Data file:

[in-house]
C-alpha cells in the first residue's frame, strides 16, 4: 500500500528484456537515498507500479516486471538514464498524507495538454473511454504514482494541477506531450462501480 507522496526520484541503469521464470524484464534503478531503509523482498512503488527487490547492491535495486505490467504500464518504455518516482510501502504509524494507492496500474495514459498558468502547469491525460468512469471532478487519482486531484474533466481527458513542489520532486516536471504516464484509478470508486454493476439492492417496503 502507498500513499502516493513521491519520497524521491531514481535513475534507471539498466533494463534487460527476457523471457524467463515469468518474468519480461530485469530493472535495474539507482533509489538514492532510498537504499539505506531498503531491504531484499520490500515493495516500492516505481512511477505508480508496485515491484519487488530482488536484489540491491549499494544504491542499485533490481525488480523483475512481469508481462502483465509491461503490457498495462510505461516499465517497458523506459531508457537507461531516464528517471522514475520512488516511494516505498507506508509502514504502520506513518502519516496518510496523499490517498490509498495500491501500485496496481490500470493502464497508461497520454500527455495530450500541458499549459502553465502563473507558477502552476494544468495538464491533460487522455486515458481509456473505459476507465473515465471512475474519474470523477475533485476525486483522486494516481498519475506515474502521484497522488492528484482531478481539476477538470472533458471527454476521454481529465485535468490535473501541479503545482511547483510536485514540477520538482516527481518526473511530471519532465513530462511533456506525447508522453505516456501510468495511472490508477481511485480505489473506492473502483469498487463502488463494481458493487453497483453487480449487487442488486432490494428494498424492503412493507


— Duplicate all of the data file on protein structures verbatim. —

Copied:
[in-house]
C-alpha cells in the first residue's frame, strides 16, 4: 500500500528484456537515498507500479516486471538514464498524507495538454473511454504514482494541477506531450462501480 507522496526520484541503469521464470524484464534503478531503509523482498512503488527487490547492491535495486505490467504500464518504455518516482510501502504509524494507492496500474495514459498558468502547469491525460468512469471532478487519482486531484474533466481527458513542489520532486516536471504516464484509478470508486454493476439492492417496503 502507498500513499502516493513521491519520497524521491531514481535513475534507471539498466533494463534487460527476457523471457524467463515469468518474468519480461530485469530493472535495474539507482533509489538514492532510498537504499539505506531498503531491504531484499520490500515493495516500492516505481512511477505508480508496485515491484519487488530482488536484489540491491549499494544504491542499485533490481525488480523483475512481469508481462502483465509491461503490457498495462510505461516499465517497458523506459531508457537507461531516464528517471522514475520512488516511494516505498507506508509502514504502520506513518502519516496518510496523499490517498490509498495500491501500485496496481490500470493502464497508461497520454500527455495530450500541458499549459502553465502563473507558477502552476494544468495538464491533460487522455486515458481509456473505459476507465473515465471512475474519474470523477475533485476525486483522486494516481498519475506515474502521484497522488492528484482531478481539476477538470472533458471527454476521454481529465485535468490535473501541479503545482511547483510536485514540477520538482516527481518526473511530471519532465513530462511533456506525447508522453505516456501510468495511472490508477481511485480505489473506492473502483469498487463502488463494481458493487453497483453487480449487487442488486432490494428494498424492503412493507